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# Cable impedance This document tries to clear out some details of transmission lines and cable

inductance. This document is only a brief introduction to those topics. If you expect to work
much with transmission lines, coaxial or otherwise, then it will be worth your while to get a book
on that subject. The ideal book depends on your background in phsics or electrical engineering,
and in mathematics.
What is the cable impedance and when it is needed?
The basic idea is that a conductor at RF frequencies no longer behaves like a regular old wire. As
the length of the conductor (wire) approaches about 1/10 the wavelength of the signal it is
carrying - good ol' fashioned circuit analysis rules don't apply anymore. This is the point where
things like cable impedance and transmission line theory enter the picture. The key tenet of all
transmission line theory is that the source impedance must be equal to the load impedance in
order to achieve maximum power transfer and minimum signal reflection at the destination. In
real world case this generally means that the source impedance is the same as cable impedance
and the value of the receiver in another end of the cable has also the same impedance.
How cable impedance is defined ?
Characteristic impedance of the cable ratio of the electric field strength to the magnetic field
strength for waves propagating in the cable (Volts/m / Amps/m = Ohms). Ohm's Law states that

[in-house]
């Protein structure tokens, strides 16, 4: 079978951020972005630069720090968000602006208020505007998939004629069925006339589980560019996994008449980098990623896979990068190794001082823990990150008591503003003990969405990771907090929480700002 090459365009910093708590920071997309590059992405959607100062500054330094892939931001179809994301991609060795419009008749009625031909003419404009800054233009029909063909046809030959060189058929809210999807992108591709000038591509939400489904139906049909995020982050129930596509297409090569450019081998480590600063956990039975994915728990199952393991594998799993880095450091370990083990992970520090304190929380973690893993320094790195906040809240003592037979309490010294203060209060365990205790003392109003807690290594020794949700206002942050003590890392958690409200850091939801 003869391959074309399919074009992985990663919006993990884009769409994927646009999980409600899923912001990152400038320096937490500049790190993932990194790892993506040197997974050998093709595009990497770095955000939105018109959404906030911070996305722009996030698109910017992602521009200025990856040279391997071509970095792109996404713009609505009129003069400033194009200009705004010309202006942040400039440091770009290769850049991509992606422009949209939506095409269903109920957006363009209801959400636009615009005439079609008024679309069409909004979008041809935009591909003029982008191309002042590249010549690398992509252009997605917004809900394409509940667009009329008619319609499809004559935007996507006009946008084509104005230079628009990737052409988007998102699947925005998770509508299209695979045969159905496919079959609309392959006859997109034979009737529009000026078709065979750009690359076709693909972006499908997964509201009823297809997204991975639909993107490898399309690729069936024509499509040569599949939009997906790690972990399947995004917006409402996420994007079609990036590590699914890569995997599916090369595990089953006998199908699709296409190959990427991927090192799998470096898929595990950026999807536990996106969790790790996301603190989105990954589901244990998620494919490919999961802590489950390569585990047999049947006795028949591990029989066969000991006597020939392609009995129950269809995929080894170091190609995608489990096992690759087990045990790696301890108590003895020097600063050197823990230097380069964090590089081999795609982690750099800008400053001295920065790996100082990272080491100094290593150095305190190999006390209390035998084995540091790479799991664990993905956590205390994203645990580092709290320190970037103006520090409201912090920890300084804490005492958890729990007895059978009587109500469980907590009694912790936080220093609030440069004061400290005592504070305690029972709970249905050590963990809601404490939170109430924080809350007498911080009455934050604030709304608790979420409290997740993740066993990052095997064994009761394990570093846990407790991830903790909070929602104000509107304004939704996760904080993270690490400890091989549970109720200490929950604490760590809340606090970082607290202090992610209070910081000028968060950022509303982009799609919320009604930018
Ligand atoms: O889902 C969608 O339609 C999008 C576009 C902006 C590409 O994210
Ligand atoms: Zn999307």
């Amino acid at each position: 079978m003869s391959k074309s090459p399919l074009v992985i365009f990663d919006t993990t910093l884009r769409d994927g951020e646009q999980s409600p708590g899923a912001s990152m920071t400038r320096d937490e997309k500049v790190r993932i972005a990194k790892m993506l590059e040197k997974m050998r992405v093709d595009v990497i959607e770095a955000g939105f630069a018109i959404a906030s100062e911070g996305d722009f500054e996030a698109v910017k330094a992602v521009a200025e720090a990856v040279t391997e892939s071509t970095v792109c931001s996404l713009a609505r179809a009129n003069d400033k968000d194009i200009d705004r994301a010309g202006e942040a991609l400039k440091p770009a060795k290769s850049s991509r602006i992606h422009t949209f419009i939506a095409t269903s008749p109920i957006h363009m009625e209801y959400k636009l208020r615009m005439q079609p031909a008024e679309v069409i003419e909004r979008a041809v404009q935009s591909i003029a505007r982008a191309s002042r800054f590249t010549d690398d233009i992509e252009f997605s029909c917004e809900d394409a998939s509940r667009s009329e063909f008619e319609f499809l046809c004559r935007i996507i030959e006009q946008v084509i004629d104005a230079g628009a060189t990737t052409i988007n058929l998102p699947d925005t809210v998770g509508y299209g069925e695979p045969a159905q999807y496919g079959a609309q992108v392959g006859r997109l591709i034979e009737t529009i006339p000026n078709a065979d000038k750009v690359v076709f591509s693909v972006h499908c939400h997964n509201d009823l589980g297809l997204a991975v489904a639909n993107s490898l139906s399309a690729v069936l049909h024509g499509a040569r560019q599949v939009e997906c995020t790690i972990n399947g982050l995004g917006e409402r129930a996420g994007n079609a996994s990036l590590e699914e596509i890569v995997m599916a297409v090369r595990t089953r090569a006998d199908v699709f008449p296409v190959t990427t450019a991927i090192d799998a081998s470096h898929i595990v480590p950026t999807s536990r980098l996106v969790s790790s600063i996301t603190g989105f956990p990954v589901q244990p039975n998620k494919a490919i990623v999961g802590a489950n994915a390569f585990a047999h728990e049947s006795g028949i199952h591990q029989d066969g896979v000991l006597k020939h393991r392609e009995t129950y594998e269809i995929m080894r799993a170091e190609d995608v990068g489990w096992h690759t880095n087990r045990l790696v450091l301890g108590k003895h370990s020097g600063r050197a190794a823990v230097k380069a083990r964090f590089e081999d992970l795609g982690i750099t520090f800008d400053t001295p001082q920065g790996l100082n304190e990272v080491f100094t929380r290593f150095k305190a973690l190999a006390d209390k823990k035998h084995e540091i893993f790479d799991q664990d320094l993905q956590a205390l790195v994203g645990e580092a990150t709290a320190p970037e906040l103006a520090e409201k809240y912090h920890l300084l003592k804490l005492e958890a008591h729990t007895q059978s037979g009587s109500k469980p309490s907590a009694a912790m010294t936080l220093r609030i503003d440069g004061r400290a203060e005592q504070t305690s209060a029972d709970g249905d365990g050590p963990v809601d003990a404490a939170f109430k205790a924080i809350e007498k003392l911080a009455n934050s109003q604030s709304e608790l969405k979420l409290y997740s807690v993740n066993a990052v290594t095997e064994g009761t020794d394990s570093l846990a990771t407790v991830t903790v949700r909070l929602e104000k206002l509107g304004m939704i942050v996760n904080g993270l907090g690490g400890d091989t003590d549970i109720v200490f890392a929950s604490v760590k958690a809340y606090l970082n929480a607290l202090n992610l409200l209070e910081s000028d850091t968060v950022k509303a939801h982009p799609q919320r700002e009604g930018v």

if a voltage (E) is applied to a pair of terminals and a current (I) is measured in this circuit, the
following equation can be used to determine the magnitude of the impedance (Z). The following
formula will hold truth: Z = E / I This relationship holds true whether talking about direct current
(DC) or alternating current (AC). Characteristic Impedance and is usually designated Zo or "Zed
nought". When the cable is carrying RF power, without standing waves, Zo also equals the ratio
of the voltage across the line to the current in flowing in the line conductors. So the characteristic
impedance is defined with the formula: Zo = E / I The voltages and currents depend on the
inductive reactance and capacitive reactance in the cable. So the characteristic impedance
formula can be written in the following format: Zo = sqrt ( (R + 2 * pi * f * L ) / (G + j * 2 * pi *
f * c) ) Where: R = The series resistance of the conductor in ohms per unit length (DC resistance)
G = The shunt conductance in mhos per unit length j = A symbol indicating that the term has a
phase angle of +90 degres (imaginary number) pi = 3.1416 L = Cable inductance per unit lenght
C = Cable capacitance per unit lenght sqrt = square root function For materials commonly used
for cable insulation, G is small enough that it can be neglected when compared with 2(3.1416) f
C. At low frequencies, 2(3.1416) f L is so small compared with R that it can be neglected.
Therefore, at low frequencies, the following equation can be used: Zo = sqrt ( R / (j * 2 * pi * f *
C)) If the capacitance does not vary with frequency, the Zo varies inversely with the square root
of the frequency and has a phase angle which is -45o near DC and decreases to 0o as frequency
increases. Polyvinyl chloride and rubber decrease somewhat in capacitance as frequency
increases, while polyethylene, polypropylene, and Teflon* do not vary significantly. When f
becomes large enough, the two terms containing f become so large that R and G may be
neglected and the resultant equation is: Zo = sqrt ( (j * 2 * pi * f * L) / (j * 2 * pi * f * C) ) Which
can be simplified to the form: Zo = sqrt ( L / C ) Cables characteristics at high frequencies At the
high frequencies you can't look at the cable as a usual cable. On higher frequency it works as a
waveguide. Characteristic impedance is specific resistance for electro-magnetic waves. So: It's